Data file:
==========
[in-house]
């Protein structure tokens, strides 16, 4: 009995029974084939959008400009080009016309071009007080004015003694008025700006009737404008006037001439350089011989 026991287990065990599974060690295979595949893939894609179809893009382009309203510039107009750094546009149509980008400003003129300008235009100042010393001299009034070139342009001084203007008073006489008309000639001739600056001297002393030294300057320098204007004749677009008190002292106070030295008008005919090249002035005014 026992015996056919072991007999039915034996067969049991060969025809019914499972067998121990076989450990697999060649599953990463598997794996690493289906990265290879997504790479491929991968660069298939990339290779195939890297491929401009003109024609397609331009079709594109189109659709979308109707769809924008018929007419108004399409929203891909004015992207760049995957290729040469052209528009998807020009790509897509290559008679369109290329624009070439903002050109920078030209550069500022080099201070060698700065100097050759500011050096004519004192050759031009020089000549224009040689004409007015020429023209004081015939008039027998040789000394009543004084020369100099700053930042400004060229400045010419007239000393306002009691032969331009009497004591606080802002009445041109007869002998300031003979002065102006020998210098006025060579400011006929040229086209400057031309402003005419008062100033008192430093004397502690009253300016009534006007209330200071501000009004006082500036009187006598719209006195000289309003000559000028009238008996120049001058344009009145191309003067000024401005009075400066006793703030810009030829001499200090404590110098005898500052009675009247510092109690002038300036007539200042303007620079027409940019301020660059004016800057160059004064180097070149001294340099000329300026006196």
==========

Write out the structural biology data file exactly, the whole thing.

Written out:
[in-house]
């Protein structure tokens, strides 16, 4: 009995029974084939959008400009080009016309071009007080004015003694008025700006009737404008006037001439350089011989 026991287990065990599974060690295979595949893939894609179809893009382009309203510039107009750094546009149509980008400003003129300008235009100042010393001299009034070139342009001084203007008073006489008309000639001739600056001297002393030294300057320098204007004749677009008190002292106070030295008008005919090249002035005014 026992015996056919072991007999039915034996067969049991060969025809019914499972067998121990076989450990697999060649599953990463598997794996690493289906990265290879997504790479491929991968660069298939990339290779195939890297491929401009003109024609397609331009079709594109189109659709979308109707769809924008018929007419108004399409929203891909004015992207760049995957290729040469052209528009998807020009790509897509290559008679369109290329624009070439903002050109920078030209550069500022080099201070060698700065100097050759500011050096004519004192050759031009020089000549224009040689004409007015020429023209004081015939008039027998040789000394009543004084020369100099700053930042400004060229400045010419007239000393306002009691032969331009009497004591606080802002009445041109007869002998300031003979002065102006020998210098006025060579400011006929040229086209400057031309402003005419008062100033008192430093004397502690009253300016009534006007209330200071501000009004006082500036009187006598719209006195000289309003000559000028009238008996120049001058344009009145191309003067000024401005009075400066006793703030810009030829001499200090404590110098005898500052009675009247510092109690002038300036007539200042303007620079027409940019301020660059004016800057160059004064180097070149001294340099000329300026006196």